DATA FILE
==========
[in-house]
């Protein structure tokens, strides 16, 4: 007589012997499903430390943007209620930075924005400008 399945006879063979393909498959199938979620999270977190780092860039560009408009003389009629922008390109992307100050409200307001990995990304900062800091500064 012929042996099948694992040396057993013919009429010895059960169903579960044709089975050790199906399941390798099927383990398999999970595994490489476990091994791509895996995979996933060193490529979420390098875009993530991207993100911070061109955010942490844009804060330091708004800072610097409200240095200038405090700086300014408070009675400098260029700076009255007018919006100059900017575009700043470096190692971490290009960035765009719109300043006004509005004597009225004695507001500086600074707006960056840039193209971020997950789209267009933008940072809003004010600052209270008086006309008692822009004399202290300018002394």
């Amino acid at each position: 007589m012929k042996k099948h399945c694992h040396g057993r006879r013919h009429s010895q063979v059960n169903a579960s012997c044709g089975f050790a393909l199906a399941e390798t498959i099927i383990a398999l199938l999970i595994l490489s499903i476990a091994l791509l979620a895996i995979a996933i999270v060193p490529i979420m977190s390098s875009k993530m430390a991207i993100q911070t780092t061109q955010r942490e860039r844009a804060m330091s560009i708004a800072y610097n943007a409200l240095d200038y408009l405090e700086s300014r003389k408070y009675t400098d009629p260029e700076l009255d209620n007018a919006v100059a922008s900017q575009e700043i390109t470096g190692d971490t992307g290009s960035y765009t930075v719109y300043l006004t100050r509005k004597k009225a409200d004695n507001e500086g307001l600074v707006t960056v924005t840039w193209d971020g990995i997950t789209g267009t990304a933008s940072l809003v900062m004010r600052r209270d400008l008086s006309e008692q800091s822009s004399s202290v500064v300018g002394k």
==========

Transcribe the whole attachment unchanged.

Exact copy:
[in-house]
């Protein structure tokens, strides 16, 4: 007589012997499903430390943007209620930075924005400008 399945006879063979393909498959199938979620999270977190780092860039560009408009003389009629922008390109992307100050409200307001990995990304900062800091500064 012929042996099948694992040396057993013919009429010895059960169903579960044709089975050790199906399941390798099927383990398999999970595994490489476990091994791509895996995979996933060193490529979420390098875009993530991207993100911070061109955010942490844009804060330091708004800072610097409200240095200038405090700086300014408070009675400098260029700076009255007018919006100059900017575009700043470096190692971490290009960035765009719109300043006004509005004597009225004695507001500086600074707006960056840039193209971020997950789209267009933008940072809003004010600052209270008086006309008692822009004399202290300018002394």
């Amino acid at each position: 007589m012929k042996k099948h399945c694992h040396g057993r006879r013919h009429s010895q063979v059960n169903a579960s012997c044709g089975f050790a393909l199906a399941e390798t498959i099927i383990a398999l199938l999970i595994l490489s499903i476990a091994l791509l979620a895996i995979a996933i999270v060193p490529i979420m977190s390098s875009k993530m430390a991207i993100q911070t780092t061109q955010r942490e860039r844009a804060m330091s560009i708004a800072y610097n943007a409200l240095d200038y408009l405090e700086s300014r003389k408070y009675t400098d009629p260029e700076l009255d209620n007018a919006v100059a922008s900017q575009e700043i390109t470096g190692d971490t992307g290009s960035y765009t930075v719109y300043l006004t100050r509005k004597k009225a409200d004695n507001e500086g307001l600074v707006t960056v924005t840039w193209d971020g990995i997950t789209g267009t990304a933008s940072l809003v900062m004010r600052r209270d400008l008086s006309e008692q800091s822009s004399s202290v500064v300018g002394k």